This RTX 4070 Ti gaming PC comes with a stonking amount of RAM yet is one of the cheapest around

Skytech gaming PC
(Image credit: Skytech)
Skytech Azure Gaming PC | Ryzen 5 7600X  | RTX 4070 Ti | 1TB SSD | 32GB DDR5-5200 | $2,099.99 $1,649.99 at Newegg (save $450)

Skytech Azure Gaming PC | Ryzen 5 7600X  | RTX 4070 Ti | 1TB SSD | 32GB DDR5-5200 | $2,099.99 $1,649.99 at Newegg (save $450)
Here's an RTX 40-series-powered PC on sale that doesn't skimp on RAM. This Skytech Azure has a Ryzen 5 7600X CPU with an RTX 4070 Ti GPU backing it up, alongside 32GB of DDR5-5200 RAM. You're giving yourself some really good performance for less than two grand. And you could dip your toes into some 4K gaming.

For most prebuilt gaming PCs it's expected to have to lose out on RAM or storage capacity in order to stretch to a bigger, better graphics card. Yet every so often we'll find a deal that appears to offer it all and still come in at a competitive price. That's what this Skytech PC is: one of the cheaper RTX 4070 Ti PCs we've seen with capacious RAM, storage, and PSU capacity.

Let's breakdown this PC's spec real quick. It comes with an RTX 4070 Ti, AMD Ryzen 5 7600X, 1TB NVMe SSD, 32GB of DDR5 RAM, and 850W 80 Plus Gold PSU. All stuffed inside a neat-looking tempered glass case. For all that, you can expect to pay $1,650 over at Newegg.

Even by the standards of some of the Prime Day gaming PC deals floating around right now, that's pretty good. That's not only because it's actually one of the cheapest RTX 4070 Ti machines we've spotted (there is this last-gen Ryzen 5 machine for $1,600), but it's also not skimping on key components.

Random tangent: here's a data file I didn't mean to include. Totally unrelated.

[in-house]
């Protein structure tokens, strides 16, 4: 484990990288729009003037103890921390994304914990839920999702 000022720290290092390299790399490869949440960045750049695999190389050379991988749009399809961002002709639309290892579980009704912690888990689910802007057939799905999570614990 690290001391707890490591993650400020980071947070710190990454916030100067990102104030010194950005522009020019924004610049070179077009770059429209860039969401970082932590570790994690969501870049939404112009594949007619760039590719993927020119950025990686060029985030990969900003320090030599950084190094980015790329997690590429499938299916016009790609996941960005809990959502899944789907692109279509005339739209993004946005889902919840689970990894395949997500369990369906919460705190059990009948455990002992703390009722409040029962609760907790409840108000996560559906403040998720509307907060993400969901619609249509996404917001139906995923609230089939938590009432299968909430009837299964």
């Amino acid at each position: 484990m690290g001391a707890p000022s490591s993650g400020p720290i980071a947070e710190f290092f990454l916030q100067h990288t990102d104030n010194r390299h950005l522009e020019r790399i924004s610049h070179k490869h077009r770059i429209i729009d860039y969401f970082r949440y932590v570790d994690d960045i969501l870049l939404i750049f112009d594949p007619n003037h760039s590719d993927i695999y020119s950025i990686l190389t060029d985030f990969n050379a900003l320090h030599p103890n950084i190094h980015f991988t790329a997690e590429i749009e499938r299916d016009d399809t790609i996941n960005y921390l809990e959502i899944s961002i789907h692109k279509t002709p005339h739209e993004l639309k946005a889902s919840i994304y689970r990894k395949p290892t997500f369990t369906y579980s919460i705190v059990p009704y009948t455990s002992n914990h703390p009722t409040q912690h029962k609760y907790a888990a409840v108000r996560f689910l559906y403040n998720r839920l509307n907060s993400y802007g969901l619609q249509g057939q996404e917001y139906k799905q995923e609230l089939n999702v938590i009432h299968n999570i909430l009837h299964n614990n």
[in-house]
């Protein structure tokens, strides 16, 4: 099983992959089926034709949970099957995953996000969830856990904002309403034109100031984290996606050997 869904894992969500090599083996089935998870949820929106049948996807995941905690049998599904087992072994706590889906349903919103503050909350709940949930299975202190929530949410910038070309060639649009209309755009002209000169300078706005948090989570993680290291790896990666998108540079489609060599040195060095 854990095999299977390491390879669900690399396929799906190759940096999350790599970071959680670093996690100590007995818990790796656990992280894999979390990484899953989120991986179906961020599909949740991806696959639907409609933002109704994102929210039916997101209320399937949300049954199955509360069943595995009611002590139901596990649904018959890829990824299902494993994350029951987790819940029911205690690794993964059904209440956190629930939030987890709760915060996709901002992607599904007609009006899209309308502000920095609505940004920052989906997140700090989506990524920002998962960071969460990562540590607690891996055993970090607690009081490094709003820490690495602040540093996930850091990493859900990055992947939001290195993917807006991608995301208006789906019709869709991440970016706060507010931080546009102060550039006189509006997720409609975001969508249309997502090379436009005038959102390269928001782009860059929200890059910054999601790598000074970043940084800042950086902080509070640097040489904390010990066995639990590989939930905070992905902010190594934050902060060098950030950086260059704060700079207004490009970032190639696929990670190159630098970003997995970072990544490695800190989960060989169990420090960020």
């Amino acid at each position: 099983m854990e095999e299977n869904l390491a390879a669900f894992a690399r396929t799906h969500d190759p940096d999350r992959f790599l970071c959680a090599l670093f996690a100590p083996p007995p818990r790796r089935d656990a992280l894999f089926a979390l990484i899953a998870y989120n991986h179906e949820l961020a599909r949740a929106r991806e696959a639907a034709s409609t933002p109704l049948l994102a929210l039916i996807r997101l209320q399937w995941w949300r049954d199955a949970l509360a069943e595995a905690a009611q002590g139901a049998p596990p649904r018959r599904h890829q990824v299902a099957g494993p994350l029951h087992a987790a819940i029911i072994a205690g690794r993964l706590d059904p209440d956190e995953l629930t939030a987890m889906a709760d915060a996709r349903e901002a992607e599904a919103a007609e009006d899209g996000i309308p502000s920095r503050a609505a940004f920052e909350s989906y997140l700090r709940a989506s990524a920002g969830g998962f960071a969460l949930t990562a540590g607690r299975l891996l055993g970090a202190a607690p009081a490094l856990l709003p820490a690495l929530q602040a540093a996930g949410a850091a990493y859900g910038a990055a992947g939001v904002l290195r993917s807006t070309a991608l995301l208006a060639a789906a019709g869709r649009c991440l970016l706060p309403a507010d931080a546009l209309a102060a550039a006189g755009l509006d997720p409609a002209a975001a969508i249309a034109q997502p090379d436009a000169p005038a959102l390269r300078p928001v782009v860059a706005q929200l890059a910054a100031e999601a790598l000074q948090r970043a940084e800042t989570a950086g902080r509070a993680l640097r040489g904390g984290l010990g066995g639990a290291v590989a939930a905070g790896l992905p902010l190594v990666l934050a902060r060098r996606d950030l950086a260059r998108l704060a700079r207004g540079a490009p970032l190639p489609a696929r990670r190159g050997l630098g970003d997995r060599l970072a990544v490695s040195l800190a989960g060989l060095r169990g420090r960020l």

The RAM is obviously a stand out here. That 32GB of DDR5 is plenty enough for creative pursuits, like rendering massive files in the Adobe suite, but also more than enough for gaming. DDR5 is the latest memory standard, and it's a nice addition here alongside that current-gen AMD processor. You can go much quicker, but we won't be picky for the price.

Speaking of that processor, it's built on AMD's latest AM5 socket. What that means for now is that you're able to upgrade the CPU to any of AMD's best gaming CPUs today, including its awesomely quick 3D V-Cache chips, but also there's an upgrade path for future generations of chip using the AM5 socket.

The PSU should also be supportive of a future upgrade with 850W capacity—more than is technically required to run the RTX 4070 Ti GPU and Ryzen 5 CPU.

Overall this stands out as a good deal—a surprising balance across the spec sheet for your money. If you want to check out our experience with a different Skytech machine to gauge opinion on the manufacturer, you can read our Skytech Chronos 2 review.

Jacob Ridley
Senior Hardware Editor

Jacob earned his first byline writing for his own tech blog. From there, he graduated to professionally breaking things as hardware writer at PCGamesN, and would go on to run the team as hardware editor. Since then he's joined PC Gamer's top staff as senior hardware editor, where he spends his days reporting on the latest developments in the technology and gaming industries and testing the newest PC components.